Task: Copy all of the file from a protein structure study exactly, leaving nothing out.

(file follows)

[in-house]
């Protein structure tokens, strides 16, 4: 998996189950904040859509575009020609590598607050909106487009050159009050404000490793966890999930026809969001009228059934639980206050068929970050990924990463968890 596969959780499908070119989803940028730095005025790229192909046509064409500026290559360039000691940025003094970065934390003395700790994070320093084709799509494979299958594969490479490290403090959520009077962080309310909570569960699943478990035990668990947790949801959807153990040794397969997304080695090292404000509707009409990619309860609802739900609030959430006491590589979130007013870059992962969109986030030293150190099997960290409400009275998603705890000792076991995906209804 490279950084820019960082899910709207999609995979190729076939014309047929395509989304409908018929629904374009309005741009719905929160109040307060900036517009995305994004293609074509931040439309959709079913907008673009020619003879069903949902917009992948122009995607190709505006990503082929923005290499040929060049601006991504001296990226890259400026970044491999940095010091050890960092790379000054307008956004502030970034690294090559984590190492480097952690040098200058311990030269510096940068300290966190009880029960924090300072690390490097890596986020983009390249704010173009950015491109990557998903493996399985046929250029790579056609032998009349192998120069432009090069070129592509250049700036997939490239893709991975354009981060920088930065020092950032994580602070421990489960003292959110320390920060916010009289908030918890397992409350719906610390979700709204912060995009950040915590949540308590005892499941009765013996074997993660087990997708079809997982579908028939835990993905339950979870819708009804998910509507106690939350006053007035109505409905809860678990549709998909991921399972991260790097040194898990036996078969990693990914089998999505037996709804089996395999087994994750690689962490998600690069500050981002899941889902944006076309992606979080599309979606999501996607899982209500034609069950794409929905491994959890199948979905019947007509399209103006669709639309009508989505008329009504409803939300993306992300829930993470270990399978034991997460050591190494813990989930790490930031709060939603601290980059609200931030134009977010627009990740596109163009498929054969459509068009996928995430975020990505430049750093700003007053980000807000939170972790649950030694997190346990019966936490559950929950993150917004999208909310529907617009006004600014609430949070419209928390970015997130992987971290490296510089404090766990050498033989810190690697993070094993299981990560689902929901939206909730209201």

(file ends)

[in-house]
């Protein structure tokens, strides 16, 4: 998996189950904040859509575009020609590598607050909106487009050159009050404000490793966890999930026809969001009228059934639980206050068929970050990924990463968890 596969959780499908070119989803940028730095005025790229192909046509064409500026290559360039000691940025003094970065934390003395700790994070320093084709799509494979299958594969490479490290403090959520009077962080309310909570569960699943478990035990668990947790949801959807153990040794397969997304080695090292404000509707009409990619309860609802739900609030959430006491590589979130007013870059992962969109986030030293150190099997960290409400009275998603705890000792076991995906209804 490279950084820019960082899910709207999609995979190729076939014309047929395509989304409908018929629904374009309005741009719905929160109040307060900036517009995305994004293609074509931040439309959709079913907008673009020619003879069903949902917009992948122009995607190709505006990503082929923005290499040929060049601006991504001296990226890259400026970044491999940095010091050890960092790379000054307008956004502030970034690294090559984590190492480097952690040098200058311990030269510096940068300290966190009880029960924090300072690390490097890596986020983009390249704010173009950015491109990557998903493996399985046929250029790579056609032998009349192998120069432009090069070129592509250049700036997939490239893709991975354009981060920088930065020092950032994580602070421990489960003292959110320390920060916010009289908030918890397992409350719906610390979700709204912060995009950040915590949540308590005892499941009765013996074997993660087990997708079809997982579908028939835990993905339950979870819708009804998910509507106690939350006053007035109505409905809860678990549709998909991921399972991260790097040194898990036996078969990693990914089998999505037996709804089996395999087994994750690689962490998600690069500050981002899941889902944006076309992606979080599309979606999501996607899982209500034609069950794409929905491994959890199948979905019947007509399209103006669709639309009508989505008329009504409803939300993306992300829930993470270990399978034991997460050591190494813990989930790490930031709060939603601290980059609200931030134009977010627009990740596109163009498929054969459509068009996928995430975020990505430049750093700003007053980000807000939170972790649950030694997190346990019966936490559950929950993150917004999208909310529907617009006004600014609430949070419209928390970015997130992987971290490296510089404090766990050498033989810190690697993070094993299981990560689902929901939206909730209201």